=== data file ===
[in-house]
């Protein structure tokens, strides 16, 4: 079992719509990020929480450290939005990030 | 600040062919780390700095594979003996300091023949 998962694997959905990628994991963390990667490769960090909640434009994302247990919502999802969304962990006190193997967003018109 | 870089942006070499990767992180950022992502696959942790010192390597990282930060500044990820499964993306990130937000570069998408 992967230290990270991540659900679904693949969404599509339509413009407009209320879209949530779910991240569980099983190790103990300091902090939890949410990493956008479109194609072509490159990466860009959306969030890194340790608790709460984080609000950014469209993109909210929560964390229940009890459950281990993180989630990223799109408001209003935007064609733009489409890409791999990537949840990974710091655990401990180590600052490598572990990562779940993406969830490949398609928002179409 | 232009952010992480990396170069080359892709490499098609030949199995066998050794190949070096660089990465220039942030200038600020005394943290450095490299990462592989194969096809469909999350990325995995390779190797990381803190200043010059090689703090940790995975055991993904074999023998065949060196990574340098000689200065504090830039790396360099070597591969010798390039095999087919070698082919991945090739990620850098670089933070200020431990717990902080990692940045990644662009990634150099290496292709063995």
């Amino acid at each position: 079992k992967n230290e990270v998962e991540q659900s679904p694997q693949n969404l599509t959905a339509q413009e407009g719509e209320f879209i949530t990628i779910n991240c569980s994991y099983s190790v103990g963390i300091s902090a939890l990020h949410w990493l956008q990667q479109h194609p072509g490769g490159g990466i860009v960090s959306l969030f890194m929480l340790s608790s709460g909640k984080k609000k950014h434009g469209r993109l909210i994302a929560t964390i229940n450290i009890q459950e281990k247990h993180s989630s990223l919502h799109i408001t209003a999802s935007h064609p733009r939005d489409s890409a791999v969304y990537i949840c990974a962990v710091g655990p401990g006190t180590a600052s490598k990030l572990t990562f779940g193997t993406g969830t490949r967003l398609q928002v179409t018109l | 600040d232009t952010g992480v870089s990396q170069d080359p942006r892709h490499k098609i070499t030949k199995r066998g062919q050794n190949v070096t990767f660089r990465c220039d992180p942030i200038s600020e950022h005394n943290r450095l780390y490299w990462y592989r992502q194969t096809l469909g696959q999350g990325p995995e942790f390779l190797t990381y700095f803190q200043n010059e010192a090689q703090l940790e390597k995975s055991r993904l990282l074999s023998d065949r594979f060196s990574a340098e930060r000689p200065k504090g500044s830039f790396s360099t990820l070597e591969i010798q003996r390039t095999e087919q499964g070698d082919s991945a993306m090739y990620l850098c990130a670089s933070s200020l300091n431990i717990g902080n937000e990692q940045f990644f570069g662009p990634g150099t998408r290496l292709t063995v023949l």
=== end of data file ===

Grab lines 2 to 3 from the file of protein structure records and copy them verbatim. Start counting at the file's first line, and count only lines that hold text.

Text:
């Protein structure tokens, strides 16, 4: 079992719509990020929480450290939005990030 | 600040062919780390700095594979003996300091023949 998962694997959905990628994991963390990667490769960090909640434009994302247990919502999802969304962990006190193997967003018109 | 870089942006070499990767992180950022992502696959942790010192390597990282930060500044990820499964993306990130937000570069998408 992967230290990270991540659900679904693949969404599509339509413009407009209320879209949530779910991240569980099983190790103990300091902090939890949410990493956008479109194609072509490159990466860009959306969030890194340790608790709460984080609000950014469209993109909210929560964390229940009890459950281990993180989630990223799109408001209003935007064609733009489409890409791999990537949840990974710091655990401990180590600052490598572990990562779940993406969830490949398609928002179409 | 232009952010992480990396170069080359892709490499098609030949199995066998050794190949070096660089990465220039942030200038600020005394943290450095490299990462592989194969096809469909999350990325995995390779190797990381803190200043010059090689703090940790995975055991993904074999023998065949060196990574340098000689200065504090830039790396360099070597591969010798390039095999087919070698082919991945090739990620850098670089933070200020431990717990902080990692940045990644662009990634150099290496292709063995």
């Amino acid at each position: 079992k992967n230290e990270v998962e991540q659900s679904p694997q693949n969404l599509t959905a339509q413009e407009g719509e209320f879209i949530t990628i779910n991240c569980s994991y099983s190790v103990g963390i300091s902090a939890l990020h949410w990493l956008q990667q479109h194609p072509g490769g490159g990466i860009v960090s959306l969030f890194m929480l340790s608790s709460g909640k984080k609000k950014h434009g469209r993109l909210i994302a929560t964390i229940n450290i009890q459950e281990k247990h993180s989630s990223l919502h799109i408001t209003a999802s935007h064609p733009r939005d489409s890409a791999v969304y990537i949840c990974a962990v710091g655990p401990g006190t180590a600052s490598k990030l572990t990562f779940g193997t993406g969830t490949r967003l398609q928002v179409t018109l | 600040d232009t952010g992480v870089s990396q170069d080359p942006r892709h490499k098609i070499t030949k199995r066998g062919q050794n190949v070096t990767f660089r990465c220039d992180p942030i200038s600020e950022h005394n943290r450095l780390y490299w990462y592989r992502q194969t096809l469909g696959q999350g990325p995995e942790f390779l190797t990381y700095f803190q200043n010059e010192a090689q703090l940790e390597k995975s055991r993904l990282l074999s023998d065949r594979f060196s990574a340098e930060r000689p200065k504090g500044s830039f790396s360099t990820l070597e591969i010798q003996r390039t095999e087919q499964g070698d082919s991945a993306m090739y990620l850098c990130a670089s933070s200020l300091n431990i717990g902080n937000e990692q940045f990644f570069g662009p990634g150099t998408r290496l292709t063995v023949l």